Nicola Sturgeon on the extension of lockdown and the rise in domestic abuse

Scotland’s First Minister Nicola Sturgeon appeared on Good Morning Britain today and spoke about the likelihood of the extension of lockdown following tomorrow’s government meeting.

When Lorraine Kelly suggested it looked very likely it’s going to be another three weeks of lockdown, Ms Sturgeon said: “I think that’s a reasonable assumption. Obviously I can only speak for Scotland and my decisions as First Minister, although we are taking part in these UK wide discussions, but we’re not yet at a stage where we can be confident we have sufficiently suppressed this virus, so that if we started to lift measures it wouldn’t simply run out of control again.”

She added: “I know this is really tough for people to hear but it is likely to be another few weeks in lockdown. But to try and give people some assurance and some sense of hope, the work and the thinking about how we do start to come out of this lockdown is already underway. I certainly hope, in the days to come to, be able to share more of that thinking with the public so that there is an understanding of the factors that we’re taking into account and the principles that are guiding those decisions. The priority has to be to ask people to continue to do the right thing to stay at home. It remains absolutely essential to slow down the spread, to save lives and to stop the NHS being overwhelmed.”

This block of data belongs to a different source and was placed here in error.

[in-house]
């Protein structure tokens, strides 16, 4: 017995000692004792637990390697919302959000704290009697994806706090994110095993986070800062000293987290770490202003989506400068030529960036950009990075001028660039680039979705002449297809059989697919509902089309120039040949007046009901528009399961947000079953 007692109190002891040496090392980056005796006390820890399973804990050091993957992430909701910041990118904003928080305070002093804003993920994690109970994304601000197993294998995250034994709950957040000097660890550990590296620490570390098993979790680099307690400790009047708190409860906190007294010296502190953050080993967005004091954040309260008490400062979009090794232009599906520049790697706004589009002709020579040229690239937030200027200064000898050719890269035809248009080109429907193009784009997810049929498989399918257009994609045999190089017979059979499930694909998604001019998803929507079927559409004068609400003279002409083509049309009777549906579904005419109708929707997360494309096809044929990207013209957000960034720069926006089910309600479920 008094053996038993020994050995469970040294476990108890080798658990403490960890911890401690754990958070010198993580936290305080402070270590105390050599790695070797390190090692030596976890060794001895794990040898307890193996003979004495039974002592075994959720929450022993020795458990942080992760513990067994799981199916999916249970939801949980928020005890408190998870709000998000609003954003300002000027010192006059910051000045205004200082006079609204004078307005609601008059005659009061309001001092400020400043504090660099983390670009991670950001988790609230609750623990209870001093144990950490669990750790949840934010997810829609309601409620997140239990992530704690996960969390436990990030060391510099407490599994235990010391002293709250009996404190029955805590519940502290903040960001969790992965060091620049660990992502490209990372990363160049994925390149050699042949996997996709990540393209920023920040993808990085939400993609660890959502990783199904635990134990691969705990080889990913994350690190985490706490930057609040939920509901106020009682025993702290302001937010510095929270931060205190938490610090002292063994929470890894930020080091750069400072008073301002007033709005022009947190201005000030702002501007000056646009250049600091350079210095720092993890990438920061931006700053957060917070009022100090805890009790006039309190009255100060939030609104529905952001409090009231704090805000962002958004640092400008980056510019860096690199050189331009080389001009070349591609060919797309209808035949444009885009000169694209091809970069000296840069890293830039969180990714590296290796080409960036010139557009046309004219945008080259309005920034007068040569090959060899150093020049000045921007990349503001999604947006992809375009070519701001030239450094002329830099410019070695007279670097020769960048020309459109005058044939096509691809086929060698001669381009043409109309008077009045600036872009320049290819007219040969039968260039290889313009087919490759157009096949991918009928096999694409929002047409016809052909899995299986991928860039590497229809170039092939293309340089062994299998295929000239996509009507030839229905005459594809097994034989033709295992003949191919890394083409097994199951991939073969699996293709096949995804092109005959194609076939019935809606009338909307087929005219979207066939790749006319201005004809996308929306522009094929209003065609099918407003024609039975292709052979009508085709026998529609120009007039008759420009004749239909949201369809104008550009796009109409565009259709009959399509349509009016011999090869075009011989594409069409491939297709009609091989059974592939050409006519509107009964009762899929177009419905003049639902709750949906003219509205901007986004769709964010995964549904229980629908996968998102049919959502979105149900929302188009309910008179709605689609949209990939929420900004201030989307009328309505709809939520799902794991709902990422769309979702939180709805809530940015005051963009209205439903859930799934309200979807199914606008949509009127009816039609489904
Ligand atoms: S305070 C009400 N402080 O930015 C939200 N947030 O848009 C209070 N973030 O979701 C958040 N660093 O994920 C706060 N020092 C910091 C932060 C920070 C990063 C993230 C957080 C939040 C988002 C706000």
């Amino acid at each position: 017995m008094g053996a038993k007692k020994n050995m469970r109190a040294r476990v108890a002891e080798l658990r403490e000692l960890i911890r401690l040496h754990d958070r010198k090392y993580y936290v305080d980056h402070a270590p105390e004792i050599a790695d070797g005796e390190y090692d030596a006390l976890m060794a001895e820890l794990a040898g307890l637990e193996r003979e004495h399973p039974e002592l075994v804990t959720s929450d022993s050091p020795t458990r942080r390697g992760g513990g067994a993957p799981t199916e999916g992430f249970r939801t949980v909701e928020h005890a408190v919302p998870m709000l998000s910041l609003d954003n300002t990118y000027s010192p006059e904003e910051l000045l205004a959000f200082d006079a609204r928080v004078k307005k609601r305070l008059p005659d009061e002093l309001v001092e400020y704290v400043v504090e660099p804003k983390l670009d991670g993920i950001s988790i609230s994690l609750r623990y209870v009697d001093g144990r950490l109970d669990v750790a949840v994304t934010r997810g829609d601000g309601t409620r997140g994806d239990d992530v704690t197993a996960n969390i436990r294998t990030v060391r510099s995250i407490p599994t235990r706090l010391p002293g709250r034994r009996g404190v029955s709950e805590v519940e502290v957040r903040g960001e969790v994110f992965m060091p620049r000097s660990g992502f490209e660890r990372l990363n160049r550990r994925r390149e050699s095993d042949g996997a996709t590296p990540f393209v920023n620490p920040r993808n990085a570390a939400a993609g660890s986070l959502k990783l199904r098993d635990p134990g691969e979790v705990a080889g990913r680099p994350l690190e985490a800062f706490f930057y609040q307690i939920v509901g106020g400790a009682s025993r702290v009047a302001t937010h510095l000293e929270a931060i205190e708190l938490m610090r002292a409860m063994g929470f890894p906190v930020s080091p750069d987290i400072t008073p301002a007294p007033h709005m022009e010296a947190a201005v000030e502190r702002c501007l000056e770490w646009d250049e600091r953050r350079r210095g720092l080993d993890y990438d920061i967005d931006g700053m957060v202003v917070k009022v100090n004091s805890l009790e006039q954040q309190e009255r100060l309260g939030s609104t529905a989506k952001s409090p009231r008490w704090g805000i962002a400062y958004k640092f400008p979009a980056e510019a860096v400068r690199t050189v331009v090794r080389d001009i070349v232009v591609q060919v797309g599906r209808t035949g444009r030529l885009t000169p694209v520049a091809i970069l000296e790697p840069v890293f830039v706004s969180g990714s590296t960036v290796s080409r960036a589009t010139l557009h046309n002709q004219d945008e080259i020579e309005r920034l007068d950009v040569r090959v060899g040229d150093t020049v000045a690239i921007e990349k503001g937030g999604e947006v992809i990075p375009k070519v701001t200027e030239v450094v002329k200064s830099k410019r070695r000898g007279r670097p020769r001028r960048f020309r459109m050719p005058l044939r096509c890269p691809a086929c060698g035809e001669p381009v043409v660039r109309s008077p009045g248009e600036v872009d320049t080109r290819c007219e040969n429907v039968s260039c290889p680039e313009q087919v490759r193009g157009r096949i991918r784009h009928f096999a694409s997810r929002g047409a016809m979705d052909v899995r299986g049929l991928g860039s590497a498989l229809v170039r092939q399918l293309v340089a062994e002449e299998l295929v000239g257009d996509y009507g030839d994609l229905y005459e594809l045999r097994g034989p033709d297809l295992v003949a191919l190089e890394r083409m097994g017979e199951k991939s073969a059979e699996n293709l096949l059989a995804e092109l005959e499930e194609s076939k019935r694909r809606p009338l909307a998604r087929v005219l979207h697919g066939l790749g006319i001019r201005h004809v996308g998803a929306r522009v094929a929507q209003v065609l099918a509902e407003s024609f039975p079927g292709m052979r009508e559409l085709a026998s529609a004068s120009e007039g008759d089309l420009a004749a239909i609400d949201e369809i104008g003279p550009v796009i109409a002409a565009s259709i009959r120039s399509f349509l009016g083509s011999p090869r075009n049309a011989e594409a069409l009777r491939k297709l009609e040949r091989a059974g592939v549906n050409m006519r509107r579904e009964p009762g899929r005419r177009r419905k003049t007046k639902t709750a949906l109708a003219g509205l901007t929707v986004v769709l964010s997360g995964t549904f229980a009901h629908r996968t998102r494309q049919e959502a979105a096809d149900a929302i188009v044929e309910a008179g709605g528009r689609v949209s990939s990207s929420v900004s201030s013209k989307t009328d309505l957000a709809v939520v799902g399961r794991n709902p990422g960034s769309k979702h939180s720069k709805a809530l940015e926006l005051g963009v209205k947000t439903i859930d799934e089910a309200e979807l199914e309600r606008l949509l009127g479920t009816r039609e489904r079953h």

On the subject of the rise in domestic abuse and the government funding of £2 million to help victims, Scotland's First Minister said: “We’re dealing with a virus right now so we have to do certain things to try and suppress the virus and lockdown is of course the key part of that, but this has consequences as well… Where someone is vulnerable to domestic abuse, that vulnerability is even higher now.”

She added: “It’s no exaggeration to say that’s something I worry about day in and day out, so the money we talk about, it’s not the totality of what we’re spending, but it’s about trying to increase the capacity for organisations to deal with that extra demand… The helpline hasn’t gone away. If you need someone to talk to, the support is there and that is something we can’t stress strongly enough.”